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Creative Briefs in Shifting Times
by Terry Lee Stone

Creative briefs have always been necessary—now, maybe more than ever. With multidisciplinary teams (often virtual), the plethora of delivery media options, increasingly complex brand/consumer relationships and huge shifts in the business of communication, marketing, advertising and persuasion caused by technology, creatives need a road map. At best, creative briefs have always been a kind of mind map, leading creative thinking from problems to solutions, and they will continue to function that way if prepared properly.

What is a creative brief? In simplest terms it is a framework or foundation for your creative approach. It contains a well-identified and articulated summary of the key factors that can impact a project: background overview, target audience details, information on competitors, short- and long-term brand and business goals, as well as specific project particulars.

A creative brief will answer these questions:

• What is this project? What’s the task at hand?
• Why are we doing it? What is the problem or opportunity?
• Who is it really for? And why should they care?
• Where and how will it be used? When?
• Who will become engaged with it directly and indirectly?
• How will it be remembered and retold?
• What needs to be done? By whom? By when?

Answers to these questions may be simple, probably they’re not, but they inform creative. In order to be smart, timely, innovative and aesthetically pleasing, your solutions must be based on three-dimensional insights and genuine understanding, or they won’t be effective. Although the creative industry’s roles and responsibilities have gotten more complicated, it doesn’t mean that creative briefs need to get lengthier or more convoluted. It means that they must illuminate context and inspire thinking with just enough information to be thorough and kick-start work towards achievable goals, but not so much as to overwhelm the team. At the end of the day, an unread creative brief is an unused one—a complete waste of everyone’s time.

What form should it take?
That all depends. How does your creative team like to receive information? In writing? In person? Individually or in a group? The format isn’t the critical issue. It’s the brief’s content. Pure and simple. Creative briefs are meant to inspire original and exciting creative. It’s the message, not the medium. Make it a form, a conversation, a shared Web-based whiteboard, a physical “war” room that evolves over time or a formal no-nonsense client-attended catered meeting in the fancy conference room. Whatever works, works. Just remember that at some point someone is going to want/need to access and refer to the briefing info again.

Who should develop it? Optimally, a creative brief is developed from great client input via meetings, interviews, readings and research. Traditionally, creative briefs have been templated forms filled out by the person who manages the client relationship for the creative firm. To cover themselves, many account executives pile on words without a lot of analysis, often resulting in dense decks of useless paper that create busy-work just to read them. Someone in the firm needs to understand the real context in which the work will exist. They need to know a true consumer insight from a fad or a whim. If this person is inside the client’s hive mind, and better still, inside the client’s clients’ minds, they will help creatives unbundle intricate situations and open up possibilities. That is the person who should write the creative brief. It shouldn’t be some toady filling in boxes on a form to meet a quota and produce a brief full of meaningless unactionable information. It should be well-written and interesting. Better still, if the brief is written in the personality and point-of-view of the brand, just reading it will inspire the team in the right direction.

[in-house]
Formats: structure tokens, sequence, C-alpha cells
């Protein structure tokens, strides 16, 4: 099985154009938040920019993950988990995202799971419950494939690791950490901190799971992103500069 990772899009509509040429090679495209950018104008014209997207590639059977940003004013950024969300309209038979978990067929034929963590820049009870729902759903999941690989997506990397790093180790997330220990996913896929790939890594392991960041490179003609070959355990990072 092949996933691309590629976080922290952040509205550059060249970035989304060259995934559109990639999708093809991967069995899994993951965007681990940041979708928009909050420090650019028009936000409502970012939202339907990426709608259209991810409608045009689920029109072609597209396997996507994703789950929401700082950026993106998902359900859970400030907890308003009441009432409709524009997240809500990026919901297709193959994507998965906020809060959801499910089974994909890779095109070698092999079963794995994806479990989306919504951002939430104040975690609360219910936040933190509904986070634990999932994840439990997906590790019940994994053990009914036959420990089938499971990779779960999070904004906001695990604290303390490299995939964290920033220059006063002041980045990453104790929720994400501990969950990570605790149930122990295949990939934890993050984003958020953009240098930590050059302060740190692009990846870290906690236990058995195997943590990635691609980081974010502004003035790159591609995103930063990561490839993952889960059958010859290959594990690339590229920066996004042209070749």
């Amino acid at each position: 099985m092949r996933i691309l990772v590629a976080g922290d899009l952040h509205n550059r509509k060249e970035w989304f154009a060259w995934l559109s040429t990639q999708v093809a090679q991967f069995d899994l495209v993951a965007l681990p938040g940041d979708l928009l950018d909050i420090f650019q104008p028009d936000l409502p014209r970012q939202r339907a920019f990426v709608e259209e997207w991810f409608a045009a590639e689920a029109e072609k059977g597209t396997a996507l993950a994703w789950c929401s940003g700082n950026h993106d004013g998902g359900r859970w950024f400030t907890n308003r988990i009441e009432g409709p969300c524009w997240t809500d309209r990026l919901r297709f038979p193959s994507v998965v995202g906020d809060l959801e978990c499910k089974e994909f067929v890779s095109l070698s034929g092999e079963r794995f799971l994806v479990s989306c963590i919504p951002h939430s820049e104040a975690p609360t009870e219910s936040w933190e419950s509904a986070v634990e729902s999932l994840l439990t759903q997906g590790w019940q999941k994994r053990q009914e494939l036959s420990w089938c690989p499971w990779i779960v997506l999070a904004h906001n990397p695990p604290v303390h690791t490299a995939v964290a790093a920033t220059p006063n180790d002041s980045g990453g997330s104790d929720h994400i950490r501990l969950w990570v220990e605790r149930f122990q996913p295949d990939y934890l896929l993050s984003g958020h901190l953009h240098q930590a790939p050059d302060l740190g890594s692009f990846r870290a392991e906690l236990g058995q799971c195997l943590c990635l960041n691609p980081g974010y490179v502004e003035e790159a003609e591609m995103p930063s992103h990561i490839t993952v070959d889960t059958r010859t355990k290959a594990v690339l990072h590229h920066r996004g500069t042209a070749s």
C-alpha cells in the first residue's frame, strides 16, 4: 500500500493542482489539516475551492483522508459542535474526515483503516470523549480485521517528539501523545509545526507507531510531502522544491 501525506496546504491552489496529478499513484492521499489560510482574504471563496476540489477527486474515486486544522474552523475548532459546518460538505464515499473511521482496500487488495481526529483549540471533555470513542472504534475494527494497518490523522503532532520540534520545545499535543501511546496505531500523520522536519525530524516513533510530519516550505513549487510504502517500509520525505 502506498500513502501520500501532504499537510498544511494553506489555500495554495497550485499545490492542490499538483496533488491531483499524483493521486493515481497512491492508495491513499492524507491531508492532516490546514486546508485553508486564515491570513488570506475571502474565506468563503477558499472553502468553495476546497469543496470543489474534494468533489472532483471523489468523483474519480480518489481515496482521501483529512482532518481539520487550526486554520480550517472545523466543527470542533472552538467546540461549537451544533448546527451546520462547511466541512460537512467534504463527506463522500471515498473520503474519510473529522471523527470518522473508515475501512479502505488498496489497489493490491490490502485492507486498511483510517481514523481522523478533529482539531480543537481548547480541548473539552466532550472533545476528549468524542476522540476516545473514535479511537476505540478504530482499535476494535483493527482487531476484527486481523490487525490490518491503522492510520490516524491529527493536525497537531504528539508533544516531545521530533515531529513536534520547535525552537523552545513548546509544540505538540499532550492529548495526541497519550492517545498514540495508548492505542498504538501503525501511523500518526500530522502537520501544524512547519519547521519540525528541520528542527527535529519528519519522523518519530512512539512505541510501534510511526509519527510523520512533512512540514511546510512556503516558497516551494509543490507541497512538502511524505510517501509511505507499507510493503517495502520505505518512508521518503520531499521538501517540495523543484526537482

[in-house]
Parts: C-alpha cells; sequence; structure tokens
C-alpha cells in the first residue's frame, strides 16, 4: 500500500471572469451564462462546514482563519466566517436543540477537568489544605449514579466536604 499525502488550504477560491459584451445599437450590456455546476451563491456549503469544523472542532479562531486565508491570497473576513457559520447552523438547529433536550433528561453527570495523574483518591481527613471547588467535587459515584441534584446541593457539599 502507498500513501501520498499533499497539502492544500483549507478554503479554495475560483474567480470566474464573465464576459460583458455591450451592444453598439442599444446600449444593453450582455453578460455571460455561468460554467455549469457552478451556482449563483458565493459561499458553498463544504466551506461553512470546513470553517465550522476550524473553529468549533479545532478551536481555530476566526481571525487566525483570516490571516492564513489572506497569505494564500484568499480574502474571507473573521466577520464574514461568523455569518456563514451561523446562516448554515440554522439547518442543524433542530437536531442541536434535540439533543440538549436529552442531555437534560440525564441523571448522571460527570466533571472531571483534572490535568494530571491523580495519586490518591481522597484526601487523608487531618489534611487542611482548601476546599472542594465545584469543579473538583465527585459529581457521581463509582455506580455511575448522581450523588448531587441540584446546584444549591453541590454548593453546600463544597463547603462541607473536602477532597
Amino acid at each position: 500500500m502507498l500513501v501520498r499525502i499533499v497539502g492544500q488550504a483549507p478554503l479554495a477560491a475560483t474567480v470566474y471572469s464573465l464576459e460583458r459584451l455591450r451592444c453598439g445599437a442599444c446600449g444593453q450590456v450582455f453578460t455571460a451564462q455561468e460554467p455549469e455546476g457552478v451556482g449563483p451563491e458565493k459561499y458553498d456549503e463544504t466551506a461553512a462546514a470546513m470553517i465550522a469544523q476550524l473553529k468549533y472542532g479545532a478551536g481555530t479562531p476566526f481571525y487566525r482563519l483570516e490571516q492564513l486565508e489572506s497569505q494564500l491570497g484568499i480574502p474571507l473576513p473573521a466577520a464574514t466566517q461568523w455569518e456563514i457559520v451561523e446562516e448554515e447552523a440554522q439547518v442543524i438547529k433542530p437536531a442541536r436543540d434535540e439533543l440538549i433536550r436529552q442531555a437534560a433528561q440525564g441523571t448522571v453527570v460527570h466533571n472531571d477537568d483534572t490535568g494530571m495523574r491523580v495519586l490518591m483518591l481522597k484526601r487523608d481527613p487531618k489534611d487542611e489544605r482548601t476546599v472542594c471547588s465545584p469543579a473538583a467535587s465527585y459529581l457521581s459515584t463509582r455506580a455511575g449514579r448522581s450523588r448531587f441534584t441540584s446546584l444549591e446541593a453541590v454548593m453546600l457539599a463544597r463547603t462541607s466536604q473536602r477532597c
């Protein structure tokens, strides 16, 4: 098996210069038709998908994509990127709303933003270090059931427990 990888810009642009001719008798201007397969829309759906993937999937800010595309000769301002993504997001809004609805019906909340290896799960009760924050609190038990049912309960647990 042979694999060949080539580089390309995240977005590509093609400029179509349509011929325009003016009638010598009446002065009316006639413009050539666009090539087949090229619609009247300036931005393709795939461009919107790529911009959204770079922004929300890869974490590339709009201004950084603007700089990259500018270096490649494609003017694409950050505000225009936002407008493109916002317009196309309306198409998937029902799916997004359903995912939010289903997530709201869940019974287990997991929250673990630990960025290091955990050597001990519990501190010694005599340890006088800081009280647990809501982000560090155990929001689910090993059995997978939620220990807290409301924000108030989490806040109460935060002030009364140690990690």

Who should use it?
Without making a framework, creatives won’t understand the fixed parameters of the project. The creative brief provides an objective strategic tool that can be agreed and acted upon. It can serve as a set of metrics by which to judge and evaluate the appropriateness of a solution. At the very least, all the relevant project information is contained in a single place. For these reasons, both the creative team and the client will find the creative brief valuable.

Creative briefs function to introduce the creative team to a client and an opportunity, but are very useful if they point to or even hint at a creative strategy. Developing and refining a strategy is the work of the team, not the brief. Here is what the creative brief should contain in order to make that happen:

1. Background summary. Who is the client? What is the product or service? What are their strengths, weaknesses, opportunities and threats (SWOT). What does this client value? What does this brand stand for? What is their position on social responsibility, culture and technology? Can the client provide any research and reports that help us understand their current situation?

2. Overview. What is the project? What are we creating and why? Why does the client need this project? What are the client’s key business challenges? What’s the real opportunity? Are there any emerging ideas and trends to consider? Lee Stone
Terry Lee Stone ( is a Los Angeles-based writer, manager and creative strategist. Stone teaches the business of design at Art Center College of Design. The author of several books on design, her recent two-book series is called, Managing The Design Process (Rockport Publishers). She wrote the Business column.